Allow Users to Pick the Images They Share With Google+

So you have WordPress and you are a pretty good blogger.  You just came up with a great story idea and saw Mike King’s presentation that told you to hire a damn designer to make your fifteen paragraphs of text actually interesting to look at.

Mike King - Use a designer damnit


You are a good little sheep (like the rest of us) so you dust off  your bootleg version of Photoshop and create some engaging images to help visitors make it through the wall of words.  After a few hours of hacking, you end up with some really pimp images that are super cool and shareable.  You add them into the post and publish.

Google+ CrinkleCut FormatAfter you publish the post, you review the page and test out your share buttons.  You notice that Google+ is picking one image for the page and you ask… I wonder if there is a way to have users share the cool images I just created individually as representative images of the page in the sweet crinklecut format(see left).

Well,  I will show you how to do just that.  Below you will find two test examples followed by the code that will allow you to do it.  A few prerequisites.  First off, read this. It is a Google Developers page telling you what is needed to produce the CrinkleCut Google+ posting.  You will also need to be able to edit your WordPress functions.php file, and have a cursory understanding of



The Examples

Click on the images below to open the Google+ share window. See how with each image, the same page is being shared, but a different images is used based on what the visitor clicked on? Pretty cool, huh?
Test 1


Test 2


How To Do It

 Edit Functions.php

Add the following code into your functions.php file.  This code does a few things.  It looks for ?gimg=02 at the end of a url.  If it finds it, then it replaces id=”02″ in the content of your page with id=”02″ itemprop=”image”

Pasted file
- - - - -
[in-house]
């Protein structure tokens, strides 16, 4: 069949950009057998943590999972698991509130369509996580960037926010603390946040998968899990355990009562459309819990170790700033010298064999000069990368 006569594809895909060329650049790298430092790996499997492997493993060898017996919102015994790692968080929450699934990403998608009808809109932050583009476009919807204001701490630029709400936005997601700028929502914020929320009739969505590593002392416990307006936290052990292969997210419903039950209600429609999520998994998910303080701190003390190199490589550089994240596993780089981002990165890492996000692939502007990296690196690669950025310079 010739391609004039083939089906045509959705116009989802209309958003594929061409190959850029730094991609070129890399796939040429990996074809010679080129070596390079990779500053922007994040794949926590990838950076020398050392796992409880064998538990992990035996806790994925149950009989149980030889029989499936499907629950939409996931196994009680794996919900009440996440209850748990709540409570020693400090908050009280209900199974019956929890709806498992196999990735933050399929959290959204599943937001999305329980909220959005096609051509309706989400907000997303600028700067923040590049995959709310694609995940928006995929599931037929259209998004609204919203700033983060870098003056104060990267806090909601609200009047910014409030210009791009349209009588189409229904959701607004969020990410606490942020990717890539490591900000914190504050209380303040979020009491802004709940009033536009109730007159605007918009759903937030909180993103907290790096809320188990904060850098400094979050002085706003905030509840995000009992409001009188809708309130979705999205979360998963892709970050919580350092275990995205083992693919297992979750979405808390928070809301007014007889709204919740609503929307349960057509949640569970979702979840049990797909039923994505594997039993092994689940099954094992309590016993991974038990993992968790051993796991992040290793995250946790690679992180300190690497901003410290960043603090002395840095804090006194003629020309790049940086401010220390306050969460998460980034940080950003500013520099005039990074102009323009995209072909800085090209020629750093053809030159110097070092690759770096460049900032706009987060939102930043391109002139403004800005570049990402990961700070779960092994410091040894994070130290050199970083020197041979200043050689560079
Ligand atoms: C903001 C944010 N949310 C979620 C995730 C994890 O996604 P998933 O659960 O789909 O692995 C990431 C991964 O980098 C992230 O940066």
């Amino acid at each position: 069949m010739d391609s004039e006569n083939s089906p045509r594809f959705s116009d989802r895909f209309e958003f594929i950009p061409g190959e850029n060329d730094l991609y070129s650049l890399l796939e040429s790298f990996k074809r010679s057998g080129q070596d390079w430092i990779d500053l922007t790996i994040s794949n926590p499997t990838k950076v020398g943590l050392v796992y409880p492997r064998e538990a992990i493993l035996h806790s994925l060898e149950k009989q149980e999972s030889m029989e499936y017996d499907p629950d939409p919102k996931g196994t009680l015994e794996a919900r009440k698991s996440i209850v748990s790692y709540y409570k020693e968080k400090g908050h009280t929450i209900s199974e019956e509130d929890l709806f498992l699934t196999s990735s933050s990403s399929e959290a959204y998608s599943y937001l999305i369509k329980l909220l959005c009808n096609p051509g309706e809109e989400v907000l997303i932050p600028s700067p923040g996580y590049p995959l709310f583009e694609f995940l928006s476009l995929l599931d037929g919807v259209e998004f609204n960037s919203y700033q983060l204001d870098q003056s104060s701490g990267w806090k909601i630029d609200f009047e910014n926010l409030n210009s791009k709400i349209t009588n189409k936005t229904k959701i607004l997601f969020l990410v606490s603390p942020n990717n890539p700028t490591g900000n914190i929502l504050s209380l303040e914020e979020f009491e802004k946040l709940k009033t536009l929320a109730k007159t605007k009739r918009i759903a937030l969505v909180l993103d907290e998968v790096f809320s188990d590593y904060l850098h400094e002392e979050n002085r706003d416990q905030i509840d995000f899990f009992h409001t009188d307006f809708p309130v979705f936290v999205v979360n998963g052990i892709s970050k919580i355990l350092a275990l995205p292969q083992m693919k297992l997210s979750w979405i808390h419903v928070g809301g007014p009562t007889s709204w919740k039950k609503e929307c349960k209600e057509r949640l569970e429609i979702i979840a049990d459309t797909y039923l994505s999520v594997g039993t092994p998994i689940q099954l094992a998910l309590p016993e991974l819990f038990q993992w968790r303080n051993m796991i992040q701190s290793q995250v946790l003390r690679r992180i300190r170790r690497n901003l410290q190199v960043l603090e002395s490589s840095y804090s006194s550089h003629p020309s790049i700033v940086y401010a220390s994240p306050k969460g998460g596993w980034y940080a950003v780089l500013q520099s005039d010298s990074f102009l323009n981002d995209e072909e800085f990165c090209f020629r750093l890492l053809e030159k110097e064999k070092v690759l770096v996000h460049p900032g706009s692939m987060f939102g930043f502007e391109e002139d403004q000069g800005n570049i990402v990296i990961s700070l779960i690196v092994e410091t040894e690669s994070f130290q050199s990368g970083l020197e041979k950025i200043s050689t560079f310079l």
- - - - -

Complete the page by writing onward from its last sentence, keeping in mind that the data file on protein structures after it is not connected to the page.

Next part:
Link Your Images Or Share Button

In this example, I have just added a link to the individual  test images to simplify things.  You can add custom share buttons or use Sharrre (or similar) to make it fancier.

Here is the link URL that you should set as the href of your link:

Here is what the parts mean:



Match The Query String To Your Images

In the example above, we are sending a value of “01” in the “gimg” query string parameter. To make this work, you will need to add id=”01″ to the image associated with this share url. Repeat with each image that you want to make shareable (01, 02, 03, etc…) See below for what this looks like:

Image Markup Example


Make the Link Open In A Popup Window

Add the following code to the <a> element that is linking to the share url:

In the examples above, this is what it looks like:


Test It Out

The next step is to publish your post and test it out.  If it is not working there are a few common reasons.

  1. Make sure you have read the Google+ Developers link above and are using on your article.  All this technique does is allow you to specify a unique post image using the itemprop=”image” property of
  2. Your shared images must be at least 506px wide and  must have an aspect ratio no wider than 5:2 (width:height).
  3. Make sure you do not have any other schema markup that is conflicting with the article markup.
  4. Google caches image associations with a page, so you may need to change the slug and share links if they are still picking up an old image. You can also test using the Rich Snippets Tool to see if the Article > Image value changes correctly with the gimg value.
  5. It may be necessary to disable opengraph markup on the page if Google is picking that over the article > image declaration.

One Note: It is a good idea to go into WebMaster tools and let Google know that the new parameter does not constitute a unique page. Example.

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